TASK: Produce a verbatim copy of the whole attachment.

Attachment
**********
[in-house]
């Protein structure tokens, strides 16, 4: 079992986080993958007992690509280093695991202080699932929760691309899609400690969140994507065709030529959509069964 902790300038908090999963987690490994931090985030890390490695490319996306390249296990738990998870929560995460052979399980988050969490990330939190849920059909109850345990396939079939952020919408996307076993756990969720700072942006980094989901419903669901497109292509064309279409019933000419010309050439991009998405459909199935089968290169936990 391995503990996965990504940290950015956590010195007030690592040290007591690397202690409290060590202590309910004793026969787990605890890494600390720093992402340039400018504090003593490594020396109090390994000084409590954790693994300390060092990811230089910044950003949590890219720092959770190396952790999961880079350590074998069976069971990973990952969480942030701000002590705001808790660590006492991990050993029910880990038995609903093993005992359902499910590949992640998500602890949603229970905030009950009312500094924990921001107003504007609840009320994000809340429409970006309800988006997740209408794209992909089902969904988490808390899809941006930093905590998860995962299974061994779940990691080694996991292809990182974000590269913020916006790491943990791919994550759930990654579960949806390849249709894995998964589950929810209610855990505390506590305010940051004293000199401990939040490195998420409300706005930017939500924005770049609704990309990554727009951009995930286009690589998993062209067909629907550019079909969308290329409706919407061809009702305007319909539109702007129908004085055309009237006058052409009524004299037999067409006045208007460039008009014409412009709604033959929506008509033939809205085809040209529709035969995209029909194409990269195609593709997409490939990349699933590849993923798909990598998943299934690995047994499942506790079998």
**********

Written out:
[in-house]
């Protein structure tokens, strides 16, 4: 079992986080993958007992690509280093695991202080699932929760691309899609400690969140994507065709030529959509069964 902790300038908090999963987690490994931090985030890390490695490319996306390249296990738990998870929560995460052979399980988050969490990330939190849920059909109850345990396939079939952020919408996307076993756990969720700072942006980094989901419903669901497109292509064309279409019933000419010309050439991009998405459909199935089968290169936990 391995503990996965990504940290950015956590010195007030690592040290007591690397202690409290060590202590309910004793026969787990605890890494600390720093992402340039400018504090003593490594020396109090390994000084409590954790693994300390060092990811230089910044950003949590890219720092959770190396952790999961880079350590074998069976069971990973990952969480942030701000002590705001808790660590006492991990050993029910880990038995609903093993005992359902499910590949992640998500602890949603229970905030009950009312500094924990921001107003504007609840009320994000809340429409970006309800988006997740209408794209992909089902969904988490808390899809941006930093905590998860995962299974061994779940990691080694996991292809990182974000590269913020916006790491943990791919994550759930990654579960949806390849249709894995998964589950929810209610855990505390506590305010940051004293000199401990939040490195998420409300706005930017939500924005770049609704990309990554727009951009995930286009690589998993062209067909629907550019079909969308290329409706919407061809009702305007319909539109702007129908004085055309009237006058052409009524004299037999067409006045208007460039008009014409412009709604033959929506008509033939809205085809040209529709035969995209029909194409990269195609593709997409490939990349699933590849993923798909990598998943299934690995047994499942506790079998």